March 26, 2009
I made a pork schnitzel for dinner that was had a superb crisp exterior and tender and juicy interior. The only "complaint" from my family spoiled with gravy dishes deluxe was "where is the schnitzel gravy?" While delicious, the recipe was labor intensive especially with the shaking of the pot when the meat hit the oil. The best part was finding a delicious light and airy spatzle recipe!
I grew up with strong food memories due to my father's Slovakian heritage. He made ethnic dishes that I make today. I hope to pass on the same passion my father gave to me for his/my heritage through food to my own children. So much is lost after immigrants assimilate into their new country and new generations are born - language (my grandparents spoke Slovakian and my father use some words and I do not use any, traditional dress, religion and customs - everything except for Food was lost, and I am ever so grateful!
Some of my favorite food memories are watching my grandmother, aunt, mother and father making pirogi (cheese, potato, and onion, prune, sauerkraut) for an entire day so we could have a feast later that evening and into the next day. Watching my father and uncle eating pig knuckles with the gelatinous liquid with such vigor! My granny making chicken feet soup after the butchering of the chickens. She was in charge of taking the feathers off and and can remember her plucking away and those feet floating in a big pot on the stove. I will never forget that wet feather smell mixed with blood. The butchering was a neighborhood event for us kids, some kids dared to participate in the butchering - my father was very accommodating (I did not participate). Holidays meant granny would make her famous nut and poppy seed roll cakes. We looked forward to those! My mother thought the nut roll was too sweet but I enjoyed the textural grit of the sugar. My father loved the poppy seed cake. What I would do if I could have a piece of Granny's nut or poppy seed cake now.
One mainstay was halushki or homemade egg noodles. Every time my father made chicken soup, he would whip up a batch of noodle dough consisting of 2 eggs, 2 cups of flour and water. He would drop the dough into boiling water sliding each noodle off the fork with his finger. We loved those thick, dense, heavy and satisfying noodles especially drenched in butter and salt, and in the soup. My father would always give us a noodle dumpling to sample while we waited for dinner - it was a real treat! We called these noodles halushki.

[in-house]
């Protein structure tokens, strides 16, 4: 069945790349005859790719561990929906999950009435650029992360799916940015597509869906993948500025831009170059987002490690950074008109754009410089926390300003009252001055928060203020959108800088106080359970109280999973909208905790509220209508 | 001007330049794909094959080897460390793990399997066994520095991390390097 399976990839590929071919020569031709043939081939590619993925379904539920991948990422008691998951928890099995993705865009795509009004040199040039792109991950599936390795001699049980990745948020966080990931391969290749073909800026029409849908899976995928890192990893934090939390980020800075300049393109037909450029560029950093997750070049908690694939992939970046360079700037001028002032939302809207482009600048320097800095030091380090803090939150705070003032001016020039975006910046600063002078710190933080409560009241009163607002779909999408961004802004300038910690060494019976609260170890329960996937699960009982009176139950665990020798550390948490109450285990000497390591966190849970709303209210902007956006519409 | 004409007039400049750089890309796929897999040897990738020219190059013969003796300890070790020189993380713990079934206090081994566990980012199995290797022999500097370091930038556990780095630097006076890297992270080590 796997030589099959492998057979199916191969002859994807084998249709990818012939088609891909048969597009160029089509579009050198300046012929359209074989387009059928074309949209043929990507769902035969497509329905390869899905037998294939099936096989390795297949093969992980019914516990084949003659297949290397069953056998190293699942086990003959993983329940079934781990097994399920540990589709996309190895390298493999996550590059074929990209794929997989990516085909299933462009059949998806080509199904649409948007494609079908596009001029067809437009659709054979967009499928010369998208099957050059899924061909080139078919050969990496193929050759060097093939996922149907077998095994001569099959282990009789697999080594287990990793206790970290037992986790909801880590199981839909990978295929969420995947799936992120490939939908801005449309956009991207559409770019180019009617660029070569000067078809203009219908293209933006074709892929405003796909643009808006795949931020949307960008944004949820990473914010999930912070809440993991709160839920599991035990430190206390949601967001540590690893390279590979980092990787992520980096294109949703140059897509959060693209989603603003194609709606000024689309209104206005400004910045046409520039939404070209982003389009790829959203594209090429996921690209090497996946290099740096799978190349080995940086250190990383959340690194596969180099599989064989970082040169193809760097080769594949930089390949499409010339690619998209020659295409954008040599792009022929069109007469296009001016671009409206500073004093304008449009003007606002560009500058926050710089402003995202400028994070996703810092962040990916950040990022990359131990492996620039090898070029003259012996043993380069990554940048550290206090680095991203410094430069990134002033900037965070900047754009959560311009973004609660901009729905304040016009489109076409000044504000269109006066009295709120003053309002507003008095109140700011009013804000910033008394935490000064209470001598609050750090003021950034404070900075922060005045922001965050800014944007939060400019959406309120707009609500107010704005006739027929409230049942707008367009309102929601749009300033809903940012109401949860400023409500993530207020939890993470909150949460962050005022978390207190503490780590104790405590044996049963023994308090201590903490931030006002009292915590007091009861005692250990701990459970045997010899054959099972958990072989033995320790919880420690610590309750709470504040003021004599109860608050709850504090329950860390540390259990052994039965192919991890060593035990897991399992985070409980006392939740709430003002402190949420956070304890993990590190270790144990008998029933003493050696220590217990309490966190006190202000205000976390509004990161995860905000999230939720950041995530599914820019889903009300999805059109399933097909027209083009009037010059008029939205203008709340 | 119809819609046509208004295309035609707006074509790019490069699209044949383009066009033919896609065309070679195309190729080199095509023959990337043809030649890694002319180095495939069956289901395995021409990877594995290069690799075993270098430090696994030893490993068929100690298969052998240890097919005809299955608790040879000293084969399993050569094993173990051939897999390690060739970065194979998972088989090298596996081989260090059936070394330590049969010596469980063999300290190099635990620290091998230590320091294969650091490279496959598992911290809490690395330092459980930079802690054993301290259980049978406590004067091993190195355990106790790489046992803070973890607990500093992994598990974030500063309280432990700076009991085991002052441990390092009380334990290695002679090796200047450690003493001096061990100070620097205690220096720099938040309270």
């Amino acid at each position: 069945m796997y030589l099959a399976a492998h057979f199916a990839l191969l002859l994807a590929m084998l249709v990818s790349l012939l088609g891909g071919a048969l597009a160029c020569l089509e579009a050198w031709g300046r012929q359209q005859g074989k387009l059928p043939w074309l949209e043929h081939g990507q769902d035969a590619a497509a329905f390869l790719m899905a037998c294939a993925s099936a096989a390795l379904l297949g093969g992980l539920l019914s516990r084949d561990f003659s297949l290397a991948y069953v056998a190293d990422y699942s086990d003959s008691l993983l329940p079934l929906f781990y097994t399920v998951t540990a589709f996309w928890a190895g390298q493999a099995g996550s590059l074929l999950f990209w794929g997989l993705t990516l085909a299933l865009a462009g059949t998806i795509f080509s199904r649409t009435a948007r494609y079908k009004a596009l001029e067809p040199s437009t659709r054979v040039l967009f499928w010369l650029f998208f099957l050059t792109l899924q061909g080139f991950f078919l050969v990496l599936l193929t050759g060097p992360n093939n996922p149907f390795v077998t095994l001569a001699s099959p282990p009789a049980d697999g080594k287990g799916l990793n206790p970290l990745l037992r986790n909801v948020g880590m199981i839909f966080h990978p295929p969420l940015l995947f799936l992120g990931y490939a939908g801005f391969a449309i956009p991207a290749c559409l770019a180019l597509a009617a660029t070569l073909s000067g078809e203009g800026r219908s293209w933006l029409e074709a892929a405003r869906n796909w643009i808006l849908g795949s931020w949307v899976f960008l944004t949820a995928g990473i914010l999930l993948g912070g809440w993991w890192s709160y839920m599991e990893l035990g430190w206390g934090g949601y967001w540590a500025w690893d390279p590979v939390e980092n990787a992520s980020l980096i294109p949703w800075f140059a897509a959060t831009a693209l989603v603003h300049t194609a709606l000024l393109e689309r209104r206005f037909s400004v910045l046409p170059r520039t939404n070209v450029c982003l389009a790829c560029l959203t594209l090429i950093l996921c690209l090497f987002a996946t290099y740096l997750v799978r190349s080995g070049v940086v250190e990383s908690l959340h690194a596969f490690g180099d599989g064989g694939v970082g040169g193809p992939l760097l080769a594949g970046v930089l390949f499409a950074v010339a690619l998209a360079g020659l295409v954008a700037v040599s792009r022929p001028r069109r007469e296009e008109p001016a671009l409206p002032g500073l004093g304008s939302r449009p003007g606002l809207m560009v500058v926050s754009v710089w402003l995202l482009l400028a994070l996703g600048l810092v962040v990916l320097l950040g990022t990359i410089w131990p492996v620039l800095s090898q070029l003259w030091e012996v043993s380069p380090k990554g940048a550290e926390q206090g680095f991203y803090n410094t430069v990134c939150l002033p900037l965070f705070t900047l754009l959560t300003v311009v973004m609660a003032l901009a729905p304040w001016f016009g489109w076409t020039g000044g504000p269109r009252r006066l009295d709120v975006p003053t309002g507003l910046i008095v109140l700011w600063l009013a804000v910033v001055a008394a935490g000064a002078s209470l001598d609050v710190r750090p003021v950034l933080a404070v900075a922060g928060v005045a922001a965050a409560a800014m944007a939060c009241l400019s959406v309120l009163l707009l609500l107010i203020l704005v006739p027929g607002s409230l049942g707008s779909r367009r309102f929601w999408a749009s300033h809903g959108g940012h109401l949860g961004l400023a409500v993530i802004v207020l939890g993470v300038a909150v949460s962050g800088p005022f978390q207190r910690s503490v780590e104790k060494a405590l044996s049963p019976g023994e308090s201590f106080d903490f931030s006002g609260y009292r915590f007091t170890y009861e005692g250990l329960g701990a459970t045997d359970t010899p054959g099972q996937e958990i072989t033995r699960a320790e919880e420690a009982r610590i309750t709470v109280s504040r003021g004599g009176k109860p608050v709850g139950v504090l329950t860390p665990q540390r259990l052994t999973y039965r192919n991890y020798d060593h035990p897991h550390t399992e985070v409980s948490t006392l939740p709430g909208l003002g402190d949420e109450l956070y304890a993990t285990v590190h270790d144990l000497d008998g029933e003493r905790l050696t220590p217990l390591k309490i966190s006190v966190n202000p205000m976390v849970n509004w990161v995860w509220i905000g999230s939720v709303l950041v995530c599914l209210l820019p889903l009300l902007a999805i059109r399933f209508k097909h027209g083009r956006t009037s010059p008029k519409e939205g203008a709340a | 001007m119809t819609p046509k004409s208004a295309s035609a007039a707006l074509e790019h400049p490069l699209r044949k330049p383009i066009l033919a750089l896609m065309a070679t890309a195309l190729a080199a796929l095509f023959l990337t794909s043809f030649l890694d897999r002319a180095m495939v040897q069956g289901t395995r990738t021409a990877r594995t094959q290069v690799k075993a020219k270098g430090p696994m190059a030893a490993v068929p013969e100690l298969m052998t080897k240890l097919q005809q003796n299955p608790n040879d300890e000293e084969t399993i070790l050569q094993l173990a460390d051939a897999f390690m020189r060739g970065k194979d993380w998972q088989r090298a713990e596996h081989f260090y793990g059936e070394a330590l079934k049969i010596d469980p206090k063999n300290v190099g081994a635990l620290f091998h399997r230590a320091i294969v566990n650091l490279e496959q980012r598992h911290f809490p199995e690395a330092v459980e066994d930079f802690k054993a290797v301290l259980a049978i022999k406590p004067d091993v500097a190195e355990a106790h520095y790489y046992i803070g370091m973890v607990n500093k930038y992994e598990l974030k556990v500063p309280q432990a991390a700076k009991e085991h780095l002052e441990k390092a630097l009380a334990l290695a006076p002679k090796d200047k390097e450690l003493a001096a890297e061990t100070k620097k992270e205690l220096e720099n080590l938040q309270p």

When my grandmother died, I received a ricer from her kitchen and I started using that to make my dumplings. I make them a few times a year because they are so labor intensive even with the ricer and the clean up was enough to cry over.
Then I recently made pork schnitzel and wanted a spatzle to go with it. As a child I loved the Birds Eye green beans with spatzle that was such a treat and brought the word spatzle into my life. I found a recipe for spatzle in a cookbook that I have had for nearly 20 years and have never used a single recipe from. I love the book because it is filled with photos that remind me of home. I used Ruth Henderson's spatzle recipe and it is something to Love. The spatzel is light and airy and so easy to make and clean up. I have made the spatzle 3 times now in 2 months. It is a breeze and so worth it. (sorry, granny)
2 1/2 cups of all purpose flour
1/8 teaspoon of salt
1/8 teaspoon of ground white or black pepper
1/8 teaspoon of ground nutmeg
3 large eggs
1 cup of milk
Whisk the dry ingredients together in a large bowl. Make a well in the center. Beat the eggs and milk in a small bowl pour into the well in the dry ingredients.
Bring 2 quarts of water, 1 teaspoon of salt and 1 tablespoon of oil to a boil. Place about 1/3 of the dough in a lightly oiled ricer, spatzle maker or colander. Push through with a wooden spoon.
Cook spatzle until water returns to a boil and the spatzle rise to the surface about a minute.
Remove with a slotted spoon and repeat until dough is gone.
Ruth & Skitch Henderson's Seasons in the Country